Participants also complete more extensive independent ratings quarterly over the first year, and every six months after for the duration of their participation in STEP-BD. The intensity of manic and depressive symptoms was assessed using the Young Mania Rating Scale (YMRS, range 0–60) (Young et al, 1978) and Montgomery-Asberg Depression Rating Scale (MADRS, range 0–60) (Montgomery and Asberg, 1979). Functional impairment over the last 7 days prior to evaluation was assessed with the Range of Impaired Function Tool (LIFE-RIFT) (Leon et al, 1999 and 2000). The LIFE-RIFT is a brief, semi-structured, clinician administered scale that assigns scores from 1-no impairment, 3-moderate/fair to 5-severe impairment to four areas of function (work/role performance, interpersonal relationships, recreation and satisfaction with activities). Overall function score ranges from 4 to 20. The reliability and validity of LIFE-RIFT has been established in BD with high interrater reliability (intraclass correlation coefficient, ICC: 0.99) and concurrent validity (correlation between LIFE-RIFT total score and GAS (b = −0.03; 95% CI: −0.04 to −0.02; z = 4.88, p < 0.001; R2 = 0.39; N = 153 subjects; observations = 538) (Leon et al, 2000). Work disability was assessed by determining (1) how many of the last 30 days the patients were unable to work (job or other role functions) at all (“Work Days Missed”) due to their mental health status including drug and alcohol use; (2) how many days over the last 30 days patients had to cut down or did not get done as much work as expected when they are fully functional (“Work Days Impaired”). The short form of the Quality of Life and Enjoyment Scale (Q-LES-Q) is a 16-item self-report questionnaire assessing the degree of enjoyment and satisfaction in a variety of areas of daily functioning (Endicott et al., 1993). Higher scores indicate greater life satisfaction. Personality was assessed using the NEO-Five Factor Inventory (NEO-FFI) (Costa and McCrae, 1988 and 1992) and the Personality Disorder Questionnaire (PDQ-4) (Hyler et al, 1988).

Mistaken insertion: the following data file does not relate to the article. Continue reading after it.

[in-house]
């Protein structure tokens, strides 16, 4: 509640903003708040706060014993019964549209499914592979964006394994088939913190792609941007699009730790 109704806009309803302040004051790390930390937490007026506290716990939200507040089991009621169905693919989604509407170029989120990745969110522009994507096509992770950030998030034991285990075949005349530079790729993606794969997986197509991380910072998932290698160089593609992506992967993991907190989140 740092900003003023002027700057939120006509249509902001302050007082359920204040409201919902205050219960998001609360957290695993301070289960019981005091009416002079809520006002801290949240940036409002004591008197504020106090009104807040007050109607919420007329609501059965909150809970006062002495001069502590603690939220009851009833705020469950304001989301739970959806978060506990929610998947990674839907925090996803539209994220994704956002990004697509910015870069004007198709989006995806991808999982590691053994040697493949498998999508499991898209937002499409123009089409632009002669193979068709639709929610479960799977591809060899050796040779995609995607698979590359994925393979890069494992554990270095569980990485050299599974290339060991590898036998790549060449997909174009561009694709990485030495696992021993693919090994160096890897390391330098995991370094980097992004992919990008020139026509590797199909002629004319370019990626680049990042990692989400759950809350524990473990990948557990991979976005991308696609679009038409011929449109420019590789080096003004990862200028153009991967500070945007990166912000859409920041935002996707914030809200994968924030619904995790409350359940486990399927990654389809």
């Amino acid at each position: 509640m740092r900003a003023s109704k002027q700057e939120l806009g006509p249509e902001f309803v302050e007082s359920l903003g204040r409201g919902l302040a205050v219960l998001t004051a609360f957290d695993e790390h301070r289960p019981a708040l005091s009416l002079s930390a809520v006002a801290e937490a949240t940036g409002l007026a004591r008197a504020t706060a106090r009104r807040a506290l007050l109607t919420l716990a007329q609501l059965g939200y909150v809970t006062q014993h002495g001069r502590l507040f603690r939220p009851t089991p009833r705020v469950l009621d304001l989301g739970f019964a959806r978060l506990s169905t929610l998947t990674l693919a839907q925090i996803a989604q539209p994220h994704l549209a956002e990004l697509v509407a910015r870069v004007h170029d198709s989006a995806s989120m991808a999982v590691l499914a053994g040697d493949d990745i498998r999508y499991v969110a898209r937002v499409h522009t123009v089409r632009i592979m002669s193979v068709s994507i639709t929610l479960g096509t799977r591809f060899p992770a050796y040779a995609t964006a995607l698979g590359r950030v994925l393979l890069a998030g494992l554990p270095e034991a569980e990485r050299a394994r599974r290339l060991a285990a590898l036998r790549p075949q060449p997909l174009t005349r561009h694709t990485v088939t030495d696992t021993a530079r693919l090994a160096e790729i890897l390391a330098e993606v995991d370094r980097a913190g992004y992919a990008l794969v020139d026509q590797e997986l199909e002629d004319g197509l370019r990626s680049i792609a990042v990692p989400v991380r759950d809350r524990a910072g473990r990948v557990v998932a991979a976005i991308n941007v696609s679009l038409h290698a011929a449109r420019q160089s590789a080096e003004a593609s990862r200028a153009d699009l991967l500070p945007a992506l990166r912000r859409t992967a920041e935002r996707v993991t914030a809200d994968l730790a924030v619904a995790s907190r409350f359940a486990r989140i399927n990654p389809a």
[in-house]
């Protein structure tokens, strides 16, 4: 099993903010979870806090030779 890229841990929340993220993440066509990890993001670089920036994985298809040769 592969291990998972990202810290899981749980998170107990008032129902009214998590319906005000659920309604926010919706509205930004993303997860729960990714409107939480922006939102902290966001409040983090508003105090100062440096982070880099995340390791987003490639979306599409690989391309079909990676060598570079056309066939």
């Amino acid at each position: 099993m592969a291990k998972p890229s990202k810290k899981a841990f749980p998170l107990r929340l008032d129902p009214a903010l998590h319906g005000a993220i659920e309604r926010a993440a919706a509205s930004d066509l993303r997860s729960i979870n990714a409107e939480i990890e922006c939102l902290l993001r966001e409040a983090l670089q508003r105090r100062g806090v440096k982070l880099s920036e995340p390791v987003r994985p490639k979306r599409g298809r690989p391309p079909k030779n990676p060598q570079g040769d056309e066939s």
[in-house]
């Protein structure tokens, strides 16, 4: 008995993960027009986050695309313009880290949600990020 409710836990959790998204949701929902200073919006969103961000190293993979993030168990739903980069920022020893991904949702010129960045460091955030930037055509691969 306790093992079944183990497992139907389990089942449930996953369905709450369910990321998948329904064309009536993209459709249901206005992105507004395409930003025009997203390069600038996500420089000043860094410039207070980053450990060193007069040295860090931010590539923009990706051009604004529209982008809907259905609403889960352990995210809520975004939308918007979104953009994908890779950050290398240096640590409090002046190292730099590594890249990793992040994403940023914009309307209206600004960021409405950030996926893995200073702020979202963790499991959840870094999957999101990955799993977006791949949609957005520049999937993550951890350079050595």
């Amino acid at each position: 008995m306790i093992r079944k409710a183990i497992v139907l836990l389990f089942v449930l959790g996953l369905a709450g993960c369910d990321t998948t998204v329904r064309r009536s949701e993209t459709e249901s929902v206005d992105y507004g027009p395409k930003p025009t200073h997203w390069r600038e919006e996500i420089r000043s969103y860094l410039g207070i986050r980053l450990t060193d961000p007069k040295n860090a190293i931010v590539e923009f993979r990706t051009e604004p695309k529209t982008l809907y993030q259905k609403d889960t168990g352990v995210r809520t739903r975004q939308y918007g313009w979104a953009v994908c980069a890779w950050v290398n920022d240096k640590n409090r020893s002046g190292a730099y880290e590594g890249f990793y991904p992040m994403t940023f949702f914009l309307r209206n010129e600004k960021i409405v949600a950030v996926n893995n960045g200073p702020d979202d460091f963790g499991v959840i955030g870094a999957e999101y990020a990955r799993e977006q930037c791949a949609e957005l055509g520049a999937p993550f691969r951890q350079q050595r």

Beginning with the 4360 individuals enrolled in STEP-BD through 5/31/05, those with less than 2 years of longitudinal follow-up were excluded. Remaining participants were grouped by those with stable clinical status assessments of either depressed, recovered, or continued symptomatic (i.e., subsyndromal) at some point over their first two years of participation in STEP-BD. Stability was defined as two consecutive CMFs with the same clinical status; average time in stable clinical status ranged from 120–132 days). Given the fact that residual hypomanic or manic symptoms do not appear to have the same strong association with functional deficits as depressive symptoms (Judd et al., 2005), those patients in the “continued symptomatic” group whose most recent episode was hypomanic, manic, or mixed were excluded from the analysis. Additionally, because “roughening” represents increase in symptoms after a period of recovery, and those with this clinical picture may be different from those who never fully recover from depressive episodes, these subjects were also excluded. After defining the cohort of subjects in the recovered, depressed and subsyndromal groups, we looked at measures of functional outcomes at the first follow-up visit after the second of the two visits required for stable clinical status. The functional assessment was required to be within 90 days of the first visit in a stable clinical state, with the time between the last clinical visit (CMF) and the functional outcome measures less than or equal to 7 days. This resulted in three groups: recovered (n=1094), depression (n=310), and subsyndromal symptoms following MDE (n=112).